Food & Drink Value vino 

Enjoy the viu

Wine names are getting way too cute these days. I mean, Corq Dorq? Three Blind Moose? It’s refreshing to come across a label that’s straightforward, graphically neat, and succinct: Duo is a perfect case in point. Produced by Chile’s Veramonte, which is run by father-and-son pioneers Agustin and Agustin Francisco Huneeus, Duo is the ideal expression of two varietals, sauvignon blanc and cabernet sauvignon, and two growing regions, the Casablanca and Maipo valleys.

The ’05 Sauvignon Blanc from Casablanca epitomizes grassy gooseberry and citrus-peel crispness, yet it nicely warms to a mellow expression in the glass. The Maipo Cab, with its big black cherry flavor and suggestions of cedar buffered by soft tannins, is lush without being blowzy. I loved them both. Snap them up.

You should also consider buying cases (yes, cases) of the well-priced ’03 Carmenere from Viu Manent ($8 or less). All of the sampled Viu Manent wines are produced in Chile’s Colchagua Valley, and the carmenere, a varietal that thrives well in Chile, was my absolute favorite. Deep ruby in color, it has a lovely menthol-cedar nose and flavors that suggested black cherry, mint, plum, and cassis — all of which deepened with time to add leathery components in the glass. Ergo, decant it. And try to keep from slugging it down.

The 2003 Malbec, from a grape that is grown primarily in Argentina, began less impressively, with a nose hinting of bacon, mature blackberry, and smoke, but it evolved to add cassis, the desirable black currant whose apotheosis may be in the liqueur of the same name. Decant this one, too.

You should also consider decanting the 2002 reserve version of the malbec, tricked out with gold on the label and a real cork (the others are composite). The barnyard nose, bolstered by bacon and earth, presaged ripe blackberry, leather, black tea, and tar on the palate, and all the components mellowed nicely with time in the snobby Riedel glassware all the Viu Manent wines were tasted in. (With sizes and shapes tailored to each wine, the glassware emphasizes virtues and flaws.) This wine is in the $12-13 range, and the back label claims it will cellar for six years. Drink now regardless.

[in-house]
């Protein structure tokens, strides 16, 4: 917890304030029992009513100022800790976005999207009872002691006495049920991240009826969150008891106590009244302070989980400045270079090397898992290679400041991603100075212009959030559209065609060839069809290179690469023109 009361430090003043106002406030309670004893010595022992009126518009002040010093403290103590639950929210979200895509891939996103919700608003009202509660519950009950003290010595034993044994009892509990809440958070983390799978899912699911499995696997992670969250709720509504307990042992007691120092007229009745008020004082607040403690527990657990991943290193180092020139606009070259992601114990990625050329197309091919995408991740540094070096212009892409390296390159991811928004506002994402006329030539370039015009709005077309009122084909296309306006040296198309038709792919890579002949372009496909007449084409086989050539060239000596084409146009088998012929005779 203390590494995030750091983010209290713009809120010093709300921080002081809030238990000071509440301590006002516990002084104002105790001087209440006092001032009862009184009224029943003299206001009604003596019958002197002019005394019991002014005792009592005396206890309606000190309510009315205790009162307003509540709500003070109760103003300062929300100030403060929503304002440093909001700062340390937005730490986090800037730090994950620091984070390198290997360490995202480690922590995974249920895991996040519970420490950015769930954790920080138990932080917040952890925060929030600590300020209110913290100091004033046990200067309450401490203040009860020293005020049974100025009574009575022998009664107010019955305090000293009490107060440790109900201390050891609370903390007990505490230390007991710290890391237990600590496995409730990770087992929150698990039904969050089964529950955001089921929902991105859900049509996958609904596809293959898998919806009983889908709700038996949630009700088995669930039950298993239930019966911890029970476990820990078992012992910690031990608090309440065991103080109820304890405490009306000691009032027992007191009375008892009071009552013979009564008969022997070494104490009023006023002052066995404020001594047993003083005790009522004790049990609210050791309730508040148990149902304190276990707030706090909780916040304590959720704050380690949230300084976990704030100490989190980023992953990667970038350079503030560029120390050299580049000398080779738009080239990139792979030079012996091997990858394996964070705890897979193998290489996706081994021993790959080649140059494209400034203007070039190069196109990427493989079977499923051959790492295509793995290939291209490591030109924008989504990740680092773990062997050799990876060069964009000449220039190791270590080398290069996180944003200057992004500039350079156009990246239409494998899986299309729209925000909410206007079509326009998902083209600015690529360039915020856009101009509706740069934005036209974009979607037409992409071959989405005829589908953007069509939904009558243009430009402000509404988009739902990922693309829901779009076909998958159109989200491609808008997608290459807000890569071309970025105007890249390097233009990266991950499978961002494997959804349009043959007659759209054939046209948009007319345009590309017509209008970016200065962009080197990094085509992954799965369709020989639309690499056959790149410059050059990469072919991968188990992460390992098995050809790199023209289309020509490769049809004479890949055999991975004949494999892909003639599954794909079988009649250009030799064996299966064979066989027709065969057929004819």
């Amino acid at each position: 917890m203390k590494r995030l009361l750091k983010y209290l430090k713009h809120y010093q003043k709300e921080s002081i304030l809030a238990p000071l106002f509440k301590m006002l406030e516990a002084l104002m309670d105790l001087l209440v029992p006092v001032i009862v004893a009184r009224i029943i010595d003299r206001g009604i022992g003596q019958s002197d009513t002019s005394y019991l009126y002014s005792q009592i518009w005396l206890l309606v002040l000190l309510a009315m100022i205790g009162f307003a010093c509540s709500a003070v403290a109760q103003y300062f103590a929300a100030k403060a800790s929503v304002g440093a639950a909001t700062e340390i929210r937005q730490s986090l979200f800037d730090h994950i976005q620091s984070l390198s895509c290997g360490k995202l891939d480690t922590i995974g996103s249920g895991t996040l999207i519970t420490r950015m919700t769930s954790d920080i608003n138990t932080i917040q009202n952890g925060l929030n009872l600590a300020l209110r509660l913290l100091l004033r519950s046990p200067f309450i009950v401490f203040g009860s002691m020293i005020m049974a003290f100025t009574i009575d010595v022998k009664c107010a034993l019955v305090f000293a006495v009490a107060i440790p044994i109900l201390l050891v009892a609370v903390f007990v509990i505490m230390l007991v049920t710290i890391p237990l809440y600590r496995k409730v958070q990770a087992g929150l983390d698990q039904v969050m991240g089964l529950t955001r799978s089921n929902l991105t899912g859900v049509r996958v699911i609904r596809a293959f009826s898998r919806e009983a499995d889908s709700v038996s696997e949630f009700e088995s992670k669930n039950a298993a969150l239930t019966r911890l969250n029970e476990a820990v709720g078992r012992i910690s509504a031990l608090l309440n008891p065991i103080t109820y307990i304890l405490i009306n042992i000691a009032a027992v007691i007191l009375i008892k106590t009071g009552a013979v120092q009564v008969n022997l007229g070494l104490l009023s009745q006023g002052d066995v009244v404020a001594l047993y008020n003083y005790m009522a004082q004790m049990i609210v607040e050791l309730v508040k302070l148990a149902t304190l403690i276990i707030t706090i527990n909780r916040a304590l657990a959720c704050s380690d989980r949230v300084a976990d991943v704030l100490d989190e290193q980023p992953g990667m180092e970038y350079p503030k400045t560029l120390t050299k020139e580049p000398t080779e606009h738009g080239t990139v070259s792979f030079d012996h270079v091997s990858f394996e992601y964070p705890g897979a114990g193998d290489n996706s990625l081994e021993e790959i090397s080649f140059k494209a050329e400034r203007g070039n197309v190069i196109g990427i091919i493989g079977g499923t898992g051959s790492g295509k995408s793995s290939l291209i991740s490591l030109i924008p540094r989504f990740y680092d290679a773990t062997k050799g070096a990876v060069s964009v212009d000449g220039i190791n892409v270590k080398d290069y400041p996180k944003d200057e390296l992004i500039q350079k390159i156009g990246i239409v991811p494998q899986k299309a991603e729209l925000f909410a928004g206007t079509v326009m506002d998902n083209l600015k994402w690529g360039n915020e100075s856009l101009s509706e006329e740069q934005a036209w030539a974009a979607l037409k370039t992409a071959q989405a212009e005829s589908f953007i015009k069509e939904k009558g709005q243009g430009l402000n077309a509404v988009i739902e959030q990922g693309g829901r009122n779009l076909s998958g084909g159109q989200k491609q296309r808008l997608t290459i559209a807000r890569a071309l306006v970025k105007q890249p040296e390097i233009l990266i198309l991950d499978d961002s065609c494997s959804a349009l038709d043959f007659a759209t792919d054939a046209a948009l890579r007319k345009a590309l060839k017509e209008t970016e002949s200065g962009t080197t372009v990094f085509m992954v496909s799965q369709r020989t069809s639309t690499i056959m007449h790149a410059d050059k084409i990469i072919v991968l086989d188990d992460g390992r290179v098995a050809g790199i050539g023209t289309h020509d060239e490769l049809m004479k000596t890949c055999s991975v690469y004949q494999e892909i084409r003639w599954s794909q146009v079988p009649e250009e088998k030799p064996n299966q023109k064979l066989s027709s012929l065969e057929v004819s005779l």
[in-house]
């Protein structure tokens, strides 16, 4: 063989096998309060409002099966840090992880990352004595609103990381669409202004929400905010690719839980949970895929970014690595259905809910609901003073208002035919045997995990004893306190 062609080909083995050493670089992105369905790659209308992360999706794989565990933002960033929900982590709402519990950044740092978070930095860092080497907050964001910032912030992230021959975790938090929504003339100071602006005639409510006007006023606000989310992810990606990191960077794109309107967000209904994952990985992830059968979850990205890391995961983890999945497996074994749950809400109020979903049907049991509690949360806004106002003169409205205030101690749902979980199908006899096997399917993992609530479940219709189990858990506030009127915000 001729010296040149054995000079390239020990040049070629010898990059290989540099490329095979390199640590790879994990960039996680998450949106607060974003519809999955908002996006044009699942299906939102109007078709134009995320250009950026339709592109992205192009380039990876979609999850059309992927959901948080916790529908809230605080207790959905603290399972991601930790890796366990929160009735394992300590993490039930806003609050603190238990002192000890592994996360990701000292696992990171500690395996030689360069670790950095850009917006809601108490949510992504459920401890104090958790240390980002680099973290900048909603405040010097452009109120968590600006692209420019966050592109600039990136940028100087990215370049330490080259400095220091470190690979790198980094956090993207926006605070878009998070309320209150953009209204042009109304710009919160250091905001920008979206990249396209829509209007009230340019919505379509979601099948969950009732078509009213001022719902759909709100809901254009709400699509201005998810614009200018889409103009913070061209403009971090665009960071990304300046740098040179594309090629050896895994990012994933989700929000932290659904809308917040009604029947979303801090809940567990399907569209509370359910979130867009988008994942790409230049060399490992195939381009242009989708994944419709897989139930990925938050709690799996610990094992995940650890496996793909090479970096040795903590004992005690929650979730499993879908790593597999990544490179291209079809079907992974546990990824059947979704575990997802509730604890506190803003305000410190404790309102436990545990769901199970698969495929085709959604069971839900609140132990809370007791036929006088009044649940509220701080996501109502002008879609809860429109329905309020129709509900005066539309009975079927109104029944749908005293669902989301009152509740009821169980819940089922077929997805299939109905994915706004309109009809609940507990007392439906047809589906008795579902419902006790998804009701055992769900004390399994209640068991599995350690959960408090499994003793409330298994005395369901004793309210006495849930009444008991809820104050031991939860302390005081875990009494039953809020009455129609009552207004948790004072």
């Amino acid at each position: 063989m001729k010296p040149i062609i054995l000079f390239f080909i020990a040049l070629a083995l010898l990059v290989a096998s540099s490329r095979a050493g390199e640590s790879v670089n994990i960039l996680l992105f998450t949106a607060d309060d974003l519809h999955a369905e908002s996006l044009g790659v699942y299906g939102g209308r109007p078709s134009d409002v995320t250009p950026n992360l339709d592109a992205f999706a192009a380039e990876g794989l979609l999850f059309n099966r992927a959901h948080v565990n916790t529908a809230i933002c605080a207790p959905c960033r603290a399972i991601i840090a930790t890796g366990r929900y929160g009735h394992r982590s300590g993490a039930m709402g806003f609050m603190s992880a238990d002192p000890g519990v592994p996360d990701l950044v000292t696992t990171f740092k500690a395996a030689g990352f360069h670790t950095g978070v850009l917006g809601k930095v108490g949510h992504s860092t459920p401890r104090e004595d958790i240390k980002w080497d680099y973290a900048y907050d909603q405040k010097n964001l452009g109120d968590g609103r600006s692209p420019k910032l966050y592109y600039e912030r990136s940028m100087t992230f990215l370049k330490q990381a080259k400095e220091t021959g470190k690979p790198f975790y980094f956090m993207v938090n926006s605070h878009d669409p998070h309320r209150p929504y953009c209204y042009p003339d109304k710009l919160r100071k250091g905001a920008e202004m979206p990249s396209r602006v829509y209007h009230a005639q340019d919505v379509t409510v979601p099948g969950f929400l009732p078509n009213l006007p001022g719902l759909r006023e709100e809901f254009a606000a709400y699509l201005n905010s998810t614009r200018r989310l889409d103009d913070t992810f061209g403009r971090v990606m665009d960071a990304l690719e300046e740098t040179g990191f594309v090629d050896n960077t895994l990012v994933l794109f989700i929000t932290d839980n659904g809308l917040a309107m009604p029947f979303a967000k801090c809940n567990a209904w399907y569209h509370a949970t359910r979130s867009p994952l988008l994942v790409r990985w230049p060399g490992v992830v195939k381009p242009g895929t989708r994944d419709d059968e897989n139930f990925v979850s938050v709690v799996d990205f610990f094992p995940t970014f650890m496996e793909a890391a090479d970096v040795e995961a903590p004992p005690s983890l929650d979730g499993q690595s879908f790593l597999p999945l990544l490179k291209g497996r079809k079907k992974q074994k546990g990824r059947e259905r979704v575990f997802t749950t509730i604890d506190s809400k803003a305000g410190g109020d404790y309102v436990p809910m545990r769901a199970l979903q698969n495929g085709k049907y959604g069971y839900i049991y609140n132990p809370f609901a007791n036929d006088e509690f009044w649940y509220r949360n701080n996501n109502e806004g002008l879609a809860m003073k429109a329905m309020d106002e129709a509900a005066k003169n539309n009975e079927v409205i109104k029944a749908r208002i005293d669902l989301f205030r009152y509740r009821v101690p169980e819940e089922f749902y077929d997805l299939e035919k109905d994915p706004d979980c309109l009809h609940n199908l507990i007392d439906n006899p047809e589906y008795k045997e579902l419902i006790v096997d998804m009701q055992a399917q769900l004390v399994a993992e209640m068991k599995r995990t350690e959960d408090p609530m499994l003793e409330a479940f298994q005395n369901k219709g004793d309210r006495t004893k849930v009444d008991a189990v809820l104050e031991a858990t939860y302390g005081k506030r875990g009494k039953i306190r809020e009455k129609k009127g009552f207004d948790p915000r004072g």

Initially, I also was underwhelmed by Viu Manent’s 2003 Cabernet Sauvignon, its meaty nose with black currant undertones not rising to the level of the reserve malbec or the seductive carmenere. But again, time pays off in smoky cedar on the palate with, believe it or not (and the winemakers won’t), intimations of Vanilla Coke — not the put-down you might imagine — mellowed by soft tannins and ripe blueberry.

Viu Manent’s whites, a 2004 Sauvignon Blanc and a 2004 Chardonnay, have their virtues as well. The sauvignon blanc presents a very appealing, grassy and citrus nose followed by fresh and bracing flavors that add green tea to the mix. At the price, it’s sensational. And so is the 2004 Chardonnay, suggesting the tropics with a nose that implies smoky, grilled pineapple and flavors that suggest guava, oak, and vanilla (and more piña on the palate with airing time) without the big bang that characterizes much California chard. Again, Chile proves it’s producing some of the world’s best value wine. As I said, buy cases.


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